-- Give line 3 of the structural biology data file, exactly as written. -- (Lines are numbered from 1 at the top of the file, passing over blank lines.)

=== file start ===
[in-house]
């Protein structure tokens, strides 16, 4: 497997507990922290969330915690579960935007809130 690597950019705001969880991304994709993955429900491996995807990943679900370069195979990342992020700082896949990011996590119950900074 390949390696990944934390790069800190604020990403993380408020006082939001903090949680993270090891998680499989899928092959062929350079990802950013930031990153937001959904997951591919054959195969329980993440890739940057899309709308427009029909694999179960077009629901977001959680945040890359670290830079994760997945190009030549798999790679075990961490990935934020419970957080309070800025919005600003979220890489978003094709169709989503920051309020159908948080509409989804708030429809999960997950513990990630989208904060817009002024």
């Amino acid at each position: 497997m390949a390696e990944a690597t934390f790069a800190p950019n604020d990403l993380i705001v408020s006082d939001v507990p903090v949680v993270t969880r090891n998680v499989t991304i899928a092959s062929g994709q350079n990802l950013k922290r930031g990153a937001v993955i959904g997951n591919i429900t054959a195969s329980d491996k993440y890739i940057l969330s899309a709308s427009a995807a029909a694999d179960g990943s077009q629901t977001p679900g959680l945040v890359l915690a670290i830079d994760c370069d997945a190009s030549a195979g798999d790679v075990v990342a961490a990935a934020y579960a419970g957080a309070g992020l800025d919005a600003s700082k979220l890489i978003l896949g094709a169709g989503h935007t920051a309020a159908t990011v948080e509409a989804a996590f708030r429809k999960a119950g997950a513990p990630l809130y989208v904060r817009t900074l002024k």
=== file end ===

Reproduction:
């Amino acid at each position: 497997m390949a390696e990944a690597t934390f790069a800190p950019n604020d990403l993380i705001v408020s006082d939001v507990p903090v949680v993270t969880r090891n998680v499989t991304i899928a092959s062929g994709q350079n990802l950013k922290r930031g990153a937001v993955i959904g997951n591919i429900t054959a195969s329980d491996k993440y890739i940057l969330s899309a709308s427009a995807a029909a694999d179960g990943s077009q629901t977001p679900g959680l945040v890359l915690a670290i830079d994760c370069d997945a190009s030549a195979g798999d790679v075990v990342a961490a990935a934020y579960a419970g957080a309070g992020l800025d919005a600003s700082k979220l890489i978003l896949g094709a169709g989503h935007t920051a309020a159908t990011v948080e509409a989804a996590f708030r429809k999960a119950g997950a513990p990630l809130y989208v904060r817009t900074l002024k």